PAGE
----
If you’ve never heard of the Atlas Network, the Intercept’s recent story, “Sphere of Influence: How American Libertarians are Remaking Latin American Politics,” will certainly be an eye opener. The Atlas Network aims to rid Latin America of leftist-led governments, limit the organizing wherewithal of unions and liberal and progressive movements, and reshape Latin America in ways the Koch Brothers, and like-minded U.S.-based right-wing billionaires support.
The existence, and recent successes, of the Atlas Network might help explain why from seemingly out of nowhere, President Trump recently took time away from taking time away, watching Fox News, and his latest tweet storm threatening North Korea with “fire and fury,” to bombastically throw Venezuela into the conversation. “We have many options for Venezuela, including a possible military option if necessary,” Trump said. As Lee Fang, the author of the Intercept’s piece, recently explained, the Atlas Network is a “libertarian network, which has reshaped political power in country after country, [and] has also operated as a quiet extension of U.S. foreign policy, with Atlas-associated think tanks receiving quiet funding from the State Department and the National Endowment for Democracy, a critical arm of American soft power.”
Rather then helping to calm the situation in Venezuela, which is in the midst of a political and economic crisis, Trump’s remarks appears to have made the situation more problematical. As businessinsider.com’s Christopher Woody noted, “Just as Trump’s remarks sent a chill through a region that was growing stronger in its condemnation of [Venezuelan President Nicolás] Maduro, the president’s words have left the Venezuelan opposition in an unfavorable position.”
Not only did Trump’s off-the- cuff comments force the opposition to speak out against any U.S. military intervention, it also allowed two other Latin American leaders and critics of Maduro—Colombian President Juan Manuel Santos and Argentine President Mauricio Macri —to speak out against U.S. military interference.
“It forced them to speak out against the threat of U.S. intervention at a time when they’d much rather be focusing criticism on Maduro,” Geoff Ramsey, the associate for Venezuela at the Washington Office on Latin America, told Business Insider. In addition, Ramsey added, “Maduro continues to capitalize on the US threat to help rally his base and recover his slipping support among the Chavista coalition,” Ramsey told Business Insider. “This is red meat for them.”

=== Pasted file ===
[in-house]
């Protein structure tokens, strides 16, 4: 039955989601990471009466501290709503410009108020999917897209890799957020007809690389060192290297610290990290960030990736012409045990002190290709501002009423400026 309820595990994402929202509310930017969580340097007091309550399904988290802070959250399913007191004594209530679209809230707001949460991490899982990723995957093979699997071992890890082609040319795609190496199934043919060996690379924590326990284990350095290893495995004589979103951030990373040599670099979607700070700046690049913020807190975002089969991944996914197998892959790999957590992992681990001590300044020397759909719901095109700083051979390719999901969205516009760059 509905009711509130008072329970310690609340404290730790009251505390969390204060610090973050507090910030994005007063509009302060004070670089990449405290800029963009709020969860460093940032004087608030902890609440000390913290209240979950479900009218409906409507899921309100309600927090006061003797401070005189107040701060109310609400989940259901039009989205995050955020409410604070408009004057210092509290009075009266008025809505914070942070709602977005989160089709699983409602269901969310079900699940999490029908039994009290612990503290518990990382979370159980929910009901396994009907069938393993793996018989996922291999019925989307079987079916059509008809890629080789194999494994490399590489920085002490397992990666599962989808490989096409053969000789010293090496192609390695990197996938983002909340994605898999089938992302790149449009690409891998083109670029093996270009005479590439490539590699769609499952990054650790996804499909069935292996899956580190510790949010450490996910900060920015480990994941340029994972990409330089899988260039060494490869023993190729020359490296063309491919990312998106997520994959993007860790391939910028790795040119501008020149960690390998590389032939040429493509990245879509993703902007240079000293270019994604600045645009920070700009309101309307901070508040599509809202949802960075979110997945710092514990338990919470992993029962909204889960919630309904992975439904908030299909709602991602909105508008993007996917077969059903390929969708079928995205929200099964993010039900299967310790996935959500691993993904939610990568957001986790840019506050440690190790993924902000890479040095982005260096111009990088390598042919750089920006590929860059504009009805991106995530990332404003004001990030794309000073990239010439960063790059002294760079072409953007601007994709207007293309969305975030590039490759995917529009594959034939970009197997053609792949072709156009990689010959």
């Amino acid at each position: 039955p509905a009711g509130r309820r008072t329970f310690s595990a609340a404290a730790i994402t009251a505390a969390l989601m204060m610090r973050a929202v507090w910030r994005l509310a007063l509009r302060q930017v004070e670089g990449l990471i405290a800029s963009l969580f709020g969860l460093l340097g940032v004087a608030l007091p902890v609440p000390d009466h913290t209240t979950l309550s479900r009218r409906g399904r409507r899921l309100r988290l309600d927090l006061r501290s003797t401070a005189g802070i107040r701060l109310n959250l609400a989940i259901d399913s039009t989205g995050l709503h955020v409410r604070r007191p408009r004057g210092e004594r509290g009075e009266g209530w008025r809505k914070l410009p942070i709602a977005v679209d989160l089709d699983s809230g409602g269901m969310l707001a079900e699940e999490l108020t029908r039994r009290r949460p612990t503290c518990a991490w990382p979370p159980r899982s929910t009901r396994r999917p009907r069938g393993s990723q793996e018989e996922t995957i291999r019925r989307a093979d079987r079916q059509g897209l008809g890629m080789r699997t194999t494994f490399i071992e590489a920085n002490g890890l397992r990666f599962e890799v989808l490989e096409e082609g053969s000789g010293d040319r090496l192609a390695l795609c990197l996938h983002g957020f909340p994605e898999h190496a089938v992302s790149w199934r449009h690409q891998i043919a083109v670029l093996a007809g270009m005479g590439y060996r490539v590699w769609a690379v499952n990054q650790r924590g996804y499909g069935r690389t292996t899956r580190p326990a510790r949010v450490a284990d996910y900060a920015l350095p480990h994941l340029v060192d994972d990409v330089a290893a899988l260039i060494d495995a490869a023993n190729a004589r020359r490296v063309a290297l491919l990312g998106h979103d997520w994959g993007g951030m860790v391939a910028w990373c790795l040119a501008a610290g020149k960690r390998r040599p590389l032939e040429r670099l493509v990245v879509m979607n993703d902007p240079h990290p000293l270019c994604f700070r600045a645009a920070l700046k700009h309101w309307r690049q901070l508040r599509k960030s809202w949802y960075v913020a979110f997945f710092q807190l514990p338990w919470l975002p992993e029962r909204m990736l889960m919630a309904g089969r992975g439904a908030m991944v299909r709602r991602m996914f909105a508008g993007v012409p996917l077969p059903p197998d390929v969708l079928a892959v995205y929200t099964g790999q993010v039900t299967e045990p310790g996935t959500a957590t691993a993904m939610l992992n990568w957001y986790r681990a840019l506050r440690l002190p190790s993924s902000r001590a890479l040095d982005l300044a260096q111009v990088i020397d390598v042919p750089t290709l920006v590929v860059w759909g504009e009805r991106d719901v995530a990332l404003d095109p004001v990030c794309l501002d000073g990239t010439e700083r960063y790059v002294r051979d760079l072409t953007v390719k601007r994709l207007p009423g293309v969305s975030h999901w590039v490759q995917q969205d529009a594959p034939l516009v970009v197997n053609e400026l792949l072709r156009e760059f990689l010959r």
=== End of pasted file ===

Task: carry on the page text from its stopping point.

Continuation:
If the opposition hopes that there would be an insurrection by the Venezuelan military, those hopes were at least temporarily dashed by Trump’s comments. “I also think it’s clear that Trump’s remark makes it even less likely that disaffected elements military will break from Maduro,” Ramsey told Business Insider. “The armed forces’ leadership is doing its best to equate turning against Maduro with allying with a foreign aggressor,” he said. “This makes it far harder to justify coming out against the government.”
By threatening U.S. military action Trump, as is his wont, went too far. But Trump’s talk about Venezuela may not have merely fallen from the sky. Someone on Team Trump may be paying attention to the Atlas Network (formerly known as the Atlas Economic Research Foundation), who have specifically targeted Venezuela.
Fang, a journalist examining the influence of organized interest groups and wealthy donors on politics, pointed out that “The Atlas Network spans dozens of other think tanks across the region, including prominent groups supporting right-wing forces behind the unfolding anti-government movement in Venezuela…”
A Freedom of Information Act by author and activist Eva Golinger, and whistleblower Chelsea Manning’s disclosures, “reveal U.S. policymakers’ sophisticated effort to use Atlas think tanks in a long-running campaign to destabilize the reign of Venezuelan leader Hugo Chávez.”
Fang: “As early as 1998, Cedice Libertad, Atlas’s flagship think tank in Caracas, Venezuela’s capital, received regular financial support from the Center for International Private Enterprise. In one grant letter, NED funds marked for Cedice are listed to help advocate ‘a change in government.’ The director of Cedice was among the signatories of the controversial Carmona Decree supporting the short-lived military coup against Chávez in 2002.
“A 2006 cable laid out a strategy from U.S. Ambassador William Brownfield for funding politically active nonprofits in Venezuela: ‘1) Strengthening democratic institutions, 2) penetrating Chávez’s political base, 3) dividing Chavismo, 4) protecting vital U.S. business, and 5) isolating Chávez internationally.’
“In Venezuela’s current crisis, Cedice has promoted the recent spate of protests against … Maduro, Chávez’s embattled successor. Cedice is closely affiliated with opposition figure María Corina Machado, one of the leaders of the massive anti-government street demonstrations in recent months. Machado has publicly recognized Atlas for its work. In a videotape message delivered to the group in 2014, she said, ‘Thank you to the Atlas Network, to all freedom fighters.’” According to Alejandro Chafuen, who heads up the Atlas Network, “When there is an opening, you have a crisis, and there is some demand for change, you have people who are trained to push for certain policies.”
Fang noted that “Chafuen pointed to numerous Atlas-affiliated leaders now in the spotlight: ministers in the new conservative government in Argentina, senators in Bolivia, and the leaders of the Free Brazil Movement that took down Dilma Rousseff’s presidency, where Chafuen’s network sprang to life before his very eyes.”
Bill Berkowitz is a freelance writer covering conservative movements